Marko Islamovich shares his thought-provoking story on how GigRove is helping people develop careers and his vision of the future.
One thing we all know about concept of GigRove is that it’s very controversial. They have been often cited as a company that’s aggressively attacking regulations and immigration laws of startup host countries since no work permit is needed to participate in those startup gigs around the world. Those gigs are hosted by “startup hosts” from 130 countries worldwide and people with different sorts of skills from different countries travel to work for them on short period in exchange for a stay and internship-like experience.
There is no word yet on withdrawing from any countries. GigRove is arguing that no work permit should be needed or to create an alternative to current visa system: a new global visa system that can help facilitate those collaborations.
In our talk, Marko Islamovich often controversially outlined future of sharing economy, talent industry, sparking much of the conversation. Throughout his answers, he argued that sharing economy will end talent industry as we know it because millions of the people are connected to the internet and because work is becoming more project-based than hourly based. The world where projects and skills matter.
“People are looking for alternatives to university education and current ways of developing their careers. They want fun, they want something they are interested in working on. They want to move, learn and explore.”
“Current methods of developing careers are mostly time wasting, with many restrictions on an individual. We want to win that battle by enabling radically different experiences to happen. Through maker’s hospitality, we are connecting people to collaborate together in the real world and build beautiful experiences and things. ” - he said.
Islamovich went so far to point out how he has a vision of attacking huge unemployment in EU since GigRove’s gigs are creating “micro-entrepreneurs” and enabling people to advance their careers through internships in startups.
“Looking for a job is painful. You need to meet certain requirements that are mostly related to work experience but you are out of college, skilled and have zero experience. What can people do? There are almost no options. Understanding that human capital among startups is a big problem, we are facilitating talents to put their skills to use: exactly at the same startups, and gain valuable experience which can help them get a job.”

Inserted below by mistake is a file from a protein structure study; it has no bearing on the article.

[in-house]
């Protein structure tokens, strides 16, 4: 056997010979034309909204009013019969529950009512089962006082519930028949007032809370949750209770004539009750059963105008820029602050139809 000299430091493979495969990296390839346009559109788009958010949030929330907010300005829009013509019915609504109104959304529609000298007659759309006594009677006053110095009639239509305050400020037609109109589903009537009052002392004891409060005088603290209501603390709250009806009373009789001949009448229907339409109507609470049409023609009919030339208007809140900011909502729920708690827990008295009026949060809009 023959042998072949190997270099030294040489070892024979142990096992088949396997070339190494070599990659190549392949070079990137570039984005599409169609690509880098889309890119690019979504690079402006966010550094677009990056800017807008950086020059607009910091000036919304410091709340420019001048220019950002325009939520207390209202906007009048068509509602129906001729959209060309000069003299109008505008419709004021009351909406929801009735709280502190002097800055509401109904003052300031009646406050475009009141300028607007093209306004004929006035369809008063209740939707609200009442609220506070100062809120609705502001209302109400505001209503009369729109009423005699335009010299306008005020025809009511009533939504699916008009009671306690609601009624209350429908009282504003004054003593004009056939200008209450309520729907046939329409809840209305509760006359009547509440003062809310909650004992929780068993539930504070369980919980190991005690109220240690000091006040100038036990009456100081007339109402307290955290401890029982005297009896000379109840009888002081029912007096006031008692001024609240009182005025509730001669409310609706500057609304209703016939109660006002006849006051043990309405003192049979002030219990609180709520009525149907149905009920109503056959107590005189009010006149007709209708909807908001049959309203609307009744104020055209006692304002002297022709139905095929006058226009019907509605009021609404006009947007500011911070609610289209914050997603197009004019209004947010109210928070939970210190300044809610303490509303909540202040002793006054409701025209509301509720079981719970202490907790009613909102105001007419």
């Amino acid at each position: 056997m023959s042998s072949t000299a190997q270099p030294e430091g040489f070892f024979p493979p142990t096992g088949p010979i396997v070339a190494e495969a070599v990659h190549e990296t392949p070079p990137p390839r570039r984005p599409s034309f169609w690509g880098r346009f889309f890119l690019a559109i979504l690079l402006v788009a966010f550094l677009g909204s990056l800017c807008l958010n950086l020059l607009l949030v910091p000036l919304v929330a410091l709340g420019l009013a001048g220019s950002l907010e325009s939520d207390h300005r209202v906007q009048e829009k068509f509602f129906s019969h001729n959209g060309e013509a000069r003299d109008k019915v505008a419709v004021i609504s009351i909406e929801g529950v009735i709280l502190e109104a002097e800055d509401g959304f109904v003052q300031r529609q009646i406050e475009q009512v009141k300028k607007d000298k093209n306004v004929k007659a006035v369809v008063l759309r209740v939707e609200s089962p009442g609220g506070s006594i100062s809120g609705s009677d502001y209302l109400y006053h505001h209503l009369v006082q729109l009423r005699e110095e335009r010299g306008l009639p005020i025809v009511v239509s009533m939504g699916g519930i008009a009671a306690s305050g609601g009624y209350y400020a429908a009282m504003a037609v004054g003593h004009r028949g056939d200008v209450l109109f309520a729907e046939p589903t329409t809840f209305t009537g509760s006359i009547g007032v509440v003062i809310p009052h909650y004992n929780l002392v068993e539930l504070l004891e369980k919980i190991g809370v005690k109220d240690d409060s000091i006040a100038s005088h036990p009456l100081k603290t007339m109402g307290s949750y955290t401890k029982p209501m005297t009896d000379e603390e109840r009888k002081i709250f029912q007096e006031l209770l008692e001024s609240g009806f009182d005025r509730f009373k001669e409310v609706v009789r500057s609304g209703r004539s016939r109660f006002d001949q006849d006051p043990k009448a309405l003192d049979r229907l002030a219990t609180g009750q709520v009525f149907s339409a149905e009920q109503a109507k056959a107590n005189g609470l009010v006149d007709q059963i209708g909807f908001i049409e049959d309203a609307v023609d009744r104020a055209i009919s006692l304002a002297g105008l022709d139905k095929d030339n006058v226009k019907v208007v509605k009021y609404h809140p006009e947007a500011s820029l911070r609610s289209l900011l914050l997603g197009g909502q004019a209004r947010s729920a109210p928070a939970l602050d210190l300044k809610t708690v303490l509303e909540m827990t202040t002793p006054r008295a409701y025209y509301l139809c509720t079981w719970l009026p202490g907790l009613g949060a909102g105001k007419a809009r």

We scratched visa process and how immigration laws are often limiting flow of talents. Immigration is one of the biggest factors influencing the outcomes of elections in the US and UK.
“Immigration laws in most of the countries are very discouraging and outdated. We need a new system of universal visas - visas that are issued by companies, not governments. We have been talking with few regulators and trying to convince them of starting this project, and offered our services for free, but as you know, everything with bureaucracy is going super slow. We will see how that will make a progress.”
Do you feel responsible toward people from domestic countries who don’t have a job but somebody from different country finds a “gig” in a startup through GigRove?
“No. Not at all. I don’t think that people own those jobs. Those jobs are not their property - it’s completely up to a company to decide who they are going to employ. At the end, companies - small, medium, big ones are making welfare possible. Not government. They should have absolute freedom in that decision. However, we don’t think that anybody is losing. We are creating win-win collaborations.”
What’s GigRove’s take in it? Are you making any profits?
“We take a small fee from Premium memberships which enable users to have more features. GigRove is and will be free.”